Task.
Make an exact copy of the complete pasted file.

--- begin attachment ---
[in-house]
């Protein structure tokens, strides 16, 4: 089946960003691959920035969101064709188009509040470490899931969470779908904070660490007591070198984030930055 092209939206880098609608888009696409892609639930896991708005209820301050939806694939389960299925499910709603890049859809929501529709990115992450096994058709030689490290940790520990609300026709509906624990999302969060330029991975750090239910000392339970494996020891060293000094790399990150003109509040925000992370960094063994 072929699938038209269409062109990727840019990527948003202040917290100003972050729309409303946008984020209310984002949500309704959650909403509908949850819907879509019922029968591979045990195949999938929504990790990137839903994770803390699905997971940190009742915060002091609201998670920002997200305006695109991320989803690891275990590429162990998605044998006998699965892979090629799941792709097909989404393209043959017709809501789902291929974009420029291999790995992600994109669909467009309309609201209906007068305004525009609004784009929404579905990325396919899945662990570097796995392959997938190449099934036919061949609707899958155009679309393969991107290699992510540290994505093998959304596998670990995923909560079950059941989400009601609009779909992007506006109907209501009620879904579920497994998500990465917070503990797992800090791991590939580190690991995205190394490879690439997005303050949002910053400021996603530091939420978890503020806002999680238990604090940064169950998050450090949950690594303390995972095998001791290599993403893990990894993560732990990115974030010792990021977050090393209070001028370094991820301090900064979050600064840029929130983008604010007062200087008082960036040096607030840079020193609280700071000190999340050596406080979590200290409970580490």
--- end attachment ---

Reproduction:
[in-house]
């Protein structure tokens, strides 16, 4: 089946960003691959920035969101064709188009509040470490899931969470779908904070660490007591070198984030930055 092209939206880098609608888009696409892609639930896991708005209820301050939806694939389960299925499910709603890049859809929501529709990115992450096994058709030689490290940790520990609300026709509906624990999302969060330029991975750090239910000392339970494996020891060293000094790399990150003109509040925000992370960094063994 072929699938038209269409062109990727840019990527948003202040917290100003972050729309409303946008984020209310984002949500309704959650909403509908949850819907879509019922029968591979045990195949999938929504990790990137839903994770803390699905997971940190009742915060002091609201998670920002997200305006695109991320989803690891275990590429162990998605044998006998699965892979090629799941792709097909989404393209043959017709809501789902291929974009420029291999790995992600994109669909467009309309609201209906007068305004525009609004784009929404579905990325396919899945662990570097796995392959997938190449099934036919061949609707899958155009679309393969991107290699992510540290994505093998959304596998670990995923909560079950059941989400009601609009779909992007506006109907209501009620879904579920497994998500990465917070503990797992800090791991590939580190690991995205190394490879690439997005303050949002910053400021996603530091939420978890503020806002999680238990604090940064169950998050450090949950690594303390995972095998001791290599993403893990990894993560732990990115974030010792990021977050090393209070001028370094991820301090900064979050600064840029929130983008604010007062200087008082960036040096607030840079020193609280700071000190999340050596406080979590200290409970580490």